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As the top nickel producer globally in 2013, the second-biggest coal exporter in 2015 and host to one of the largest copper and gold mines in the world, Indonesia has the capacity to compete with the most prolific mining nations. However, this potential has not necessarily been translated into strong production figures in recent times, and the domestic mining sector has suffered markedly over the past three years due to deteriorating global commodity prices and, more specifically, slowing growth in China, the leading purchaser of Indonesia’s mineral and coal products. Efforts to increase downstream production should be supported by the state’s infrastructure investment programme, while any recovery in the current downturn in commodity prices will boost the industry’s outlook.

This chapter contains an interview with Pandu Sjahrir, Chairman, Indonesian Coal Mining Association.

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The year 2016 marks the second year of the rollout of universal health care, known locally as JKN, which aims to cover a population of approximately 260m by 2019. While millions have already been brought under coverage, reaching the whole population of an archipelago that contains 6000 inhabited islands will be no easy feat. Still, hopes are high for JKN. With greater access driving greater need for services, the government and its private sector partners are prioritising the expansion of health care infrastructure and the training and recruitment of medical professionals. Meanwhile, the country’s ageing population and shifting disease profile are triggering demand for specialised care and equipment in facilities. As the government works to offset the effects of global economic headwinds on its energy and industry sectors, health is increasingly viewed as an area that can help sustain growth and draw investor interest.

This chapter contains interviews with Nila Moeloek, Minister of Health; and Romeo Lledo, President-Director, Siloam Hospitals.

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In spite of a raft of strategic development plans laying out a path towards a more diversified, modern economy with greater contributions from high-value-added industries, agriculture remains a fundamental sector for the country in both financial and social terms. Indonesia’s expansive territory and favourable soil and climate have given rise to a host of homegrown agro-industrial giants as well as drawing the attention of some of the world’s largest international food processors. Valued at Rp1560trn ($113.9bn), the agriculture sector comprised 13.5% of Indonesia’s GDP in 2015, according to data from the Bank of Indonesia. Led by the palm oil segment, plantation crops accounted for the greatest percentage of this figure in 2015, being valued at Rp411.9trn ($30.1bn), and followed closely by food crops at Rp393.4trn ($28.7bn).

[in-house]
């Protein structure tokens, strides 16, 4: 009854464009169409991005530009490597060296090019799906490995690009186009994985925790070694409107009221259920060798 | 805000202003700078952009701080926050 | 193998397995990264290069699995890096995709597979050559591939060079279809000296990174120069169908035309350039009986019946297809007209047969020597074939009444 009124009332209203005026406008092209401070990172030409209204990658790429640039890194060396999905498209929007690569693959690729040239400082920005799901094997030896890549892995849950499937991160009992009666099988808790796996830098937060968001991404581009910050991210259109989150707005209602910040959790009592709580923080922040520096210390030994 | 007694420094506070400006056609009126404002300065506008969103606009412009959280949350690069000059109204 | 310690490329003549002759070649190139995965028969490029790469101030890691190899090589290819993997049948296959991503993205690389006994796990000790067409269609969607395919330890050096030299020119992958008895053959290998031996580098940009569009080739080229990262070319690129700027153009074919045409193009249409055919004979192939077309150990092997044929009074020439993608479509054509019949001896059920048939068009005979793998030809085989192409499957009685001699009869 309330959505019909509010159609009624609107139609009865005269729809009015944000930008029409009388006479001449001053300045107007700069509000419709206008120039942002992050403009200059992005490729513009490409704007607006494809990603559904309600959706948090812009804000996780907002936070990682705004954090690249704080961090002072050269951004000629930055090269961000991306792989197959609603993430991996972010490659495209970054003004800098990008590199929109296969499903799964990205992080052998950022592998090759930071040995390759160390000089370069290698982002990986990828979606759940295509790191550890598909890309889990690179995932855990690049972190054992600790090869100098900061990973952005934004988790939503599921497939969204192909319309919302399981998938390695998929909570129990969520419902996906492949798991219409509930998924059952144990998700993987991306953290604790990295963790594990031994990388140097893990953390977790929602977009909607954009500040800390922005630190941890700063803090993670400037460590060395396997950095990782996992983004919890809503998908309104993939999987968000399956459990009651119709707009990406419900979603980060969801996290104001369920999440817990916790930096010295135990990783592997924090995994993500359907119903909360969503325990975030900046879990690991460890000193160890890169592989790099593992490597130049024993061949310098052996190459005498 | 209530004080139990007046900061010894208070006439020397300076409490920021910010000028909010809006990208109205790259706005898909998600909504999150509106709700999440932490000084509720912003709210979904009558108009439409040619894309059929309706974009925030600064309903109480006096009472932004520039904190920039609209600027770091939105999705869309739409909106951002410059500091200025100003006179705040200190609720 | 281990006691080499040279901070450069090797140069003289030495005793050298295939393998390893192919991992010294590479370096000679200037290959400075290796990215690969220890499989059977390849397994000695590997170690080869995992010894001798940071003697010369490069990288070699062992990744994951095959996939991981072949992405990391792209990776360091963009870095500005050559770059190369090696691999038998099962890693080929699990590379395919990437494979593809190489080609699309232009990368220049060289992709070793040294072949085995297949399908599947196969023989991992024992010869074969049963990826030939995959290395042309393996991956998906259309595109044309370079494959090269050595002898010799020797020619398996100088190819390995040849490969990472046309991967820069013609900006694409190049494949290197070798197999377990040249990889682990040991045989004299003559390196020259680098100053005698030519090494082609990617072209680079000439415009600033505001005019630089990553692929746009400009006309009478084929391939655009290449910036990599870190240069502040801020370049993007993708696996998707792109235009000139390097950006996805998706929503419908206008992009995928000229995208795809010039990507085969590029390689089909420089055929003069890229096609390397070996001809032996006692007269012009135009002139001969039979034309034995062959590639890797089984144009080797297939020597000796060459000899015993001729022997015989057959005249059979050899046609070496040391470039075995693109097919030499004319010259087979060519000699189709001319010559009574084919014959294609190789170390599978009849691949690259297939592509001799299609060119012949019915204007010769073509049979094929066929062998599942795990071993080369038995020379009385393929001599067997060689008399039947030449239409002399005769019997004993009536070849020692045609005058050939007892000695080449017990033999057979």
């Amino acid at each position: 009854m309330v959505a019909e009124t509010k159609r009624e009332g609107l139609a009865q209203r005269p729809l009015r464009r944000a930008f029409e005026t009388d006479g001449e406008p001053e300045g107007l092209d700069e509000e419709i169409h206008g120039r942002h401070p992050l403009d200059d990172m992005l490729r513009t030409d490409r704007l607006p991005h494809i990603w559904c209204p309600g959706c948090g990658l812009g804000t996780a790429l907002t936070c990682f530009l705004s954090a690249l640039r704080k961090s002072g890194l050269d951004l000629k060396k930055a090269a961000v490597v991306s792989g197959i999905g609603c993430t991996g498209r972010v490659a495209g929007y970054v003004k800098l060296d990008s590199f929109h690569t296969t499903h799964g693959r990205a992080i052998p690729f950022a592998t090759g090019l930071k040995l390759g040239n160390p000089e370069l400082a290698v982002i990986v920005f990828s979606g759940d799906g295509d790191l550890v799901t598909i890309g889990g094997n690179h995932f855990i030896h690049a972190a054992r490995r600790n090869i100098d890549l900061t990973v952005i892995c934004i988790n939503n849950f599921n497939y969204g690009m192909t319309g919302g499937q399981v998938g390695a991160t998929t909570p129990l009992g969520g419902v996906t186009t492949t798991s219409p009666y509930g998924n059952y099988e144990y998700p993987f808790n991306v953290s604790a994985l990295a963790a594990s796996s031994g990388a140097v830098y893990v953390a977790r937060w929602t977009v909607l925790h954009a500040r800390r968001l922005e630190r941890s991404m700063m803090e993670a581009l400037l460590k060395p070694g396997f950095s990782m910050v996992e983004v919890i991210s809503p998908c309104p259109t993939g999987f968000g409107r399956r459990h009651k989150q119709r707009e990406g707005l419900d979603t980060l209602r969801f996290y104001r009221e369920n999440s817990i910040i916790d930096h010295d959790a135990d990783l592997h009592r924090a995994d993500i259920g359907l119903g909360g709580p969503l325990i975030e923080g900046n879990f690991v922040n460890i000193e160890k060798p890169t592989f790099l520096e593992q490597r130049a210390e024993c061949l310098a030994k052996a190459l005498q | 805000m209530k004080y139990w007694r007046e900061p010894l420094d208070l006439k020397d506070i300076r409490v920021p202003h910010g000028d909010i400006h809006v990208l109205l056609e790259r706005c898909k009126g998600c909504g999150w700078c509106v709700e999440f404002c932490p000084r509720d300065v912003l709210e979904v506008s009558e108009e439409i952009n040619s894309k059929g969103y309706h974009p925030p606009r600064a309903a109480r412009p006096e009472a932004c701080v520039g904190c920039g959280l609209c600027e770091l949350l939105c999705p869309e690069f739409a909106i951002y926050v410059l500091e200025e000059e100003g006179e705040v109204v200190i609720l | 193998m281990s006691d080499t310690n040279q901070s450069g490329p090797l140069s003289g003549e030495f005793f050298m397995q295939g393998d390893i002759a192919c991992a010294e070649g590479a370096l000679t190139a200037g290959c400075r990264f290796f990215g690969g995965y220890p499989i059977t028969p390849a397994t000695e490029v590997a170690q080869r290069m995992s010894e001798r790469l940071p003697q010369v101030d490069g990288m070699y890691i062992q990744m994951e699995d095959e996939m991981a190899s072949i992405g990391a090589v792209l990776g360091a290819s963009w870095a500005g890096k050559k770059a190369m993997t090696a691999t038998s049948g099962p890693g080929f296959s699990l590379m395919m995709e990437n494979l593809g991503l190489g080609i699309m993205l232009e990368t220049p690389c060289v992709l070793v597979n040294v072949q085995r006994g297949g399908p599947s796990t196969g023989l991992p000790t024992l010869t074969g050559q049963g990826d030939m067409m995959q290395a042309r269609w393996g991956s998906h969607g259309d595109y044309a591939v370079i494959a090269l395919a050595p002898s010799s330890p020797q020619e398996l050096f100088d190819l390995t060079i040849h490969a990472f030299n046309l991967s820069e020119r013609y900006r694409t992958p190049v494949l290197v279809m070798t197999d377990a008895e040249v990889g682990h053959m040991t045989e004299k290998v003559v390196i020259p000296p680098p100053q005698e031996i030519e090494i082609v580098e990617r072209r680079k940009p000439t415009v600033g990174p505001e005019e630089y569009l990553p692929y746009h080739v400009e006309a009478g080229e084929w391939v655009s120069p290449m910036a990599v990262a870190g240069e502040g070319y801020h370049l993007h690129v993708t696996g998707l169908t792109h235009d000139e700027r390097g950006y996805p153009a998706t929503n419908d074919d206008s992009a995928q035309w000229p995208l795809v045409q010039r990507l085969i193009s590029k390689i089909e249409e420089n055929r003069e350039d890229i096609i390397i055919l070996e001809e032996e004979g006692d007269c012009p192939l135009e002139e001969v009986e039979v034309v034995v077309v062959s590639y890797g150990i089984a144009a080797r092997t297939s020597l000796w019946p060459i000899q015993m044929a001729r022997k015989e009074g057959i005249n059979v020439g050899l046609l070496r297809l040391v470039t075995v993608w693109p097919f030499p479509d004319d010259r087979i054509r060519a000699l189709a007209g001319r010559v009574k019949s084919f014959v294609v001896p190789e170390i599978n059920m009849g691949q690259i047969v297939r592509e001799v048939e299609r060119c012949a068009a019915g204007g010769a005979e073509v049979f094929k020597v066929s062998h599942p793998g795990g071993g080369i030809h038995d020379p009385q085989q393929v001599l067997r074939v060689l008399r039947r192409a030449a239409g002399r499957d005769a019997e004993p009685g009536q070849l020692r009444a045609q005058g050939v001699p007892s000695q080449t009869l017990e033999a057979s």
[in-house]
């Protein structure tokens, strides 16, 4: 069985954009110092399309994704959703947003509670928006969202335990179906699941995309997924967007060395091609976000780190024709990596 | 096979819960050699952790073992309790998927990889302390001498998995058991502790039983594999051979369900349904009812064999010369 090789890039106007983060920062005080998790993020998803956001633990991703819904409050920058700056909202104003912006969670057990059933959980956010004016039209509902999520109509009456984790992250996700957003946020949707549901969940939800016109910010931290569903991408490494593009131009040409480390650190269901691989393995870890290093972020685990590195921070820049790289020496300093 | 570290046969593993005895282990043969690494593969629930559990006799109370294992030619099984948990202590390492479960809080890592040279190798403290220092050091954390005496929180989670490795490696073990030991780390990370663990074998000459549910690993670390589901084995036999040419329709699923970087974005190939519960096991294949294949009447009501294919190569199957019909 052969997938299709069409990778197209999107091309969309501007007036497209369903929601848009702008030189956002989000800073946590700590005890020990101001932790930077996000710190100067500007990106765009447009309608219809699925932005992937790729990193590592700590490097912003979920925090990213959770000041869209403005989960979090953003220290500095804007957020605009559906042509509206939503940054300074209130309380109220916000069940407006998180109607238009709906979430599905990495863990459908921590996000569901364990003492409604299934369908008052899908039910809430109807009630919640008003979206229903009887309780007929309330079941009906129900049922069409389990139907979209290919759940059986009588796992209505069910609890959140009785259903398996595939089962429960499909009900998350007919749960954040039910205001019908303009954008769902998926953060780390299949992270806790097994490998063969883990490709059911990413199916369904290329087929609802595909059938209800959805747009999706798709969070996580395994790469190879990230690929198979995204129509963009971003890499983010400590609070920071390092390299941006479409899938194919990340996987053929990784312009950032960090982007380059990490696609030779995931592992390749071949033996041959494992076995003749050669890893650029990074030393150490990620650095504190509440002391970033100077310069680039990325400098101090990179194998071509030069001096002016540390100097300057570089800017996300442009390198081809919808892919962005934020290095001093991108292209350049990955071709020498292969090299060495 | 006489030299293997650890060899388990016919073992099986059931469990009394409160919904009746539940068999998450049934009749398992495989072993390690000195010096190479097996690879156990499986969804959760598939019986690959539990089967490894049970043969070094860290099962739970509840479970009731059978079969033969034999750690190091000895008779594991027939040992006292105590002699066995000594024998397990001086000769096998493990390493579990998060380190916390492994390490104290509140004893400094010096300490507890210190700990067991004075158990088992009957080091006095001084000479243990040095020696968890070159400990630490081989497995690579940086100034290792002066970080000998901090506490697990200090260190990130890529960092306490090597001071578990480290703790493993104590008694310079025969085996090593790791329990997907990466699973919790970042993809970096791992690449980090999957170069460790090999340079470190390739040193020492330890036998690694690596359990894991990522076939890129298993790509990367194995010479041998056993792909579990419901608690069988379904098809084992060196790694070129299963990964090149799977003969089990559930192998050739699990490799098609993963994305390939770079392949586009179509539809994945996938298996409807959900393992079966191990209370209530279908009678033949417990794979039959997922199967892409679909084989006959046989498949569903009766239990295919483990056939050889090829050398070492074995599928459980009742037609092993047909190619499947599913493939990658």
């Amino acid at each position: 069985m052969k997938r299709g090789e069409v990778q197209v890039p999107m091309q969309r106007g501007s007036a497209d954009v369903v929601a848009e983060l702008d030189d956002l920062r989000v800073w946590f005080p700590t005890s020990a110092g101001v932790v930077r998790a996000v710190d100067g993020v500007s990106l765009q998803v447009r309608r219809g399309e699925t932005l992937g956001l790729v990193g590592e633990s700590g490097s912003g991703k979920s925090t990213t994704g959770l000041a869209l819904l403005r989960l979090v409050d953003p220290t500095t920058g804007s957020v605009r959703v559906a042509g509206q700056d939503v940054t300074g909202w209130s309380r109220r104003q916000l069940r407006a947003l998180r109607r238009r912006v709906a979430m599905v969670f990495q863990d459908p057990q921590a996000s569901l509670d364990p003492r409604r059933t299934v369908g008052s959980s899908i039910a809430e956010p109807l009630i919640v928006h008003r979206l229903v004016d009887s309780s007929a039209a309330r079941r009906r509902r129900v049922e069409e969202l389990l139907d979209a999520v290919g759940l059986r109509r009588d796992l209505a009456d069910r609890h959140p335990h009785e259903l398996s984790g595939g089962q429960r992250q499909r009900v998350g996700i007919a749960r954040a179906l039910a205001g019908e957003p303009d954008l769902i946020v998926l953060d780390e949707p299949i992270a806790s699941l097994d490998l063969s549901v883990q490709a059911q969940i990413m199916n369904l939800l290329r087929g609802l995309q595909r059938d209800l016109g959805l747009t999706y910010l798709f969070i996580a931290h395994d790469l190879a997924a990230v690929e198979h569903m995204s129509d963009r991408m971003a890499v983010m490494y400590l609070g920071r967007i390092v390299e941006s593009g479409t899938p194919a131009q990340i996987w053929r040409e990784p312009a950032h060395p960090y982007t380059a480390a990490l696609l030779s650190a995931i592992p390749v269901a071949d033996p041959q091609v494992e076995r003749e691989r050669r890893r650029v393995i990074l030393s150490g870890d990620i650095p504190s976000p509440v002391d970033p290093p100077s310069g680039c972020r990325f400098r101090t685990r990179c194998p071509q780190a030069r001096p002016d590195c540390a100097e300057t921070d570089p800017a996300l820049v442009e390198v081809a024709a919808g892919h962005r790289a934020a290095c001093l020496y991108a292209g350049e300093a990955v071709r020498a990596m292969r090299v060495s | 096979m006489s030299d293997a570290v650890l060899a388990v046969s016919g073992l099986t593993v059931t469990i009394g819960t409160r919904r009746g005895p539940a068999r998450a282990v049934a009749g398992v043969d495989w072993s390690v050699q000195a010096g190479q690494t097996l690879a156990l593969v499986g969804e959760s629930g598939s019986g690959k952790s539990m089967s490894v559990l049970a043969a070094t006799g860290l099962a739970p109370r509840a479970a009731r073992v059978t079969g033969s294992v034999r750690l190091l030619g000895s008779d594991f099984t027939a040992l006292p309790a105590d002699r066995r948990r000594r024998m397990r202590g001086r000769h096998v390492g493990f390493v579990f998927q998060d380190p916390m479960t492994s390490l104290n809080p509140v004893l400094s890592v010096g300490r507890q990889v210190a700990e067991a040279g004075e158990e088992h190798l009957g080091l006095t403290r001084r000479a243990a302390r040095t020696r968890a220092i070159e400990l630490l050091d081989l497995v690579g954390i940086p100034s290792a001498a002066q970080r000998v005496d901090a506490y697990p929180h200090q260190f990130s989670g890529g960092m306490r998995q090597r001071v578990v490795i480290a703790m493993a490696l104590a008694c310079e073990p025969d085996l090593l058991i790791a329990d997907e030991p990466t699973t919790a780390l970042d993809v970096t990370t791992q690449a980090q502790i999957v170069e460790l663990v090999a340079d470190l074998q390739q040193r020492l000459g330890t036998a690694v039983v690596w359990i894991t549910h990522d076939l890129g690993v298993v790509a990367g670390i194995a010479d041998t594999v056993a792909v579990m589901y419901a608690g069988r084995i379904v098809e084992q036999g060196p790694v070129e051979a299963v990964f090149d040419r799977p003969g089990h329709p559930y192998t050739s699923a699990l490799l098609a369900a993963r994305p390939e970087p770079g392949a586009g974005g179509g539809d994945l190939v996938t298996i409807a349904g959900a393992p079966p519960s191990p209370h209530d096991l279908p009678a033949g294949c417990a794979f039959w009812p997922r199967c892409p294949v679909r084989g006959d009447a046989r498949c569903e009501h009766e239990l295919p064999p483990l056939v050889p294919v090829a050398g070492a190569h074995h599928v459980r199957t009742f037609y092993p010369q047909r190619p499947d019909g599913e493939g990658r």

This chapter contains an interview with Arif Rachmat, CEO, Triputra Agro Persada.

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Over the past few decades, Indonesia has made enormous strides in ensuring most of its children get a basic education. Now the focus turns to quality, and preparing children and young adults for life in the 21st century. President Joko Widodo made education a key part of his election campaign and, after he took office in October 2014, embarked on a series of reforms designed not only to make the education system more appropriate for contemporary Indonesia, but also to help the government meet its goal of raising per capita incomes from $3500 in 2011 to $14,250-15,000 by 2025.

This chapter contains an interview with Djisman Simandjuntak, Rector, Prasetiya Mulya University.

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Legal Framework

This chapter gives an overview of Indonesia’s legal system, focusing primarily on new policies that aim to improve the business environment, processing time for investment licences, sectors opening to foreign investment, business start-up costs, and other subjects of interest to investors.

It also contains a viewpoint from Todung Mulya Lubis, Senior Partner, Lubis, Santosa & Maramis, on welcoming foreign direct investment.

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This chapter examines Indonesia’s tax regime, focusing on a newly improved amnesty facility, income tax breaks available for pioneer industries, a new effort to improve data collection and processing, and the reduction of luxury goods tax for certain products.

It also contains a viewpoint from Ay-Tjhing Phan, Tax Leader, PwC Indonesia.

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The Guide

This chapter contains listings for embassies, state ministries and other facilities, contacts for useful services and organisations, helpful tips and information for new travellers, and accommodation options around Indonesia.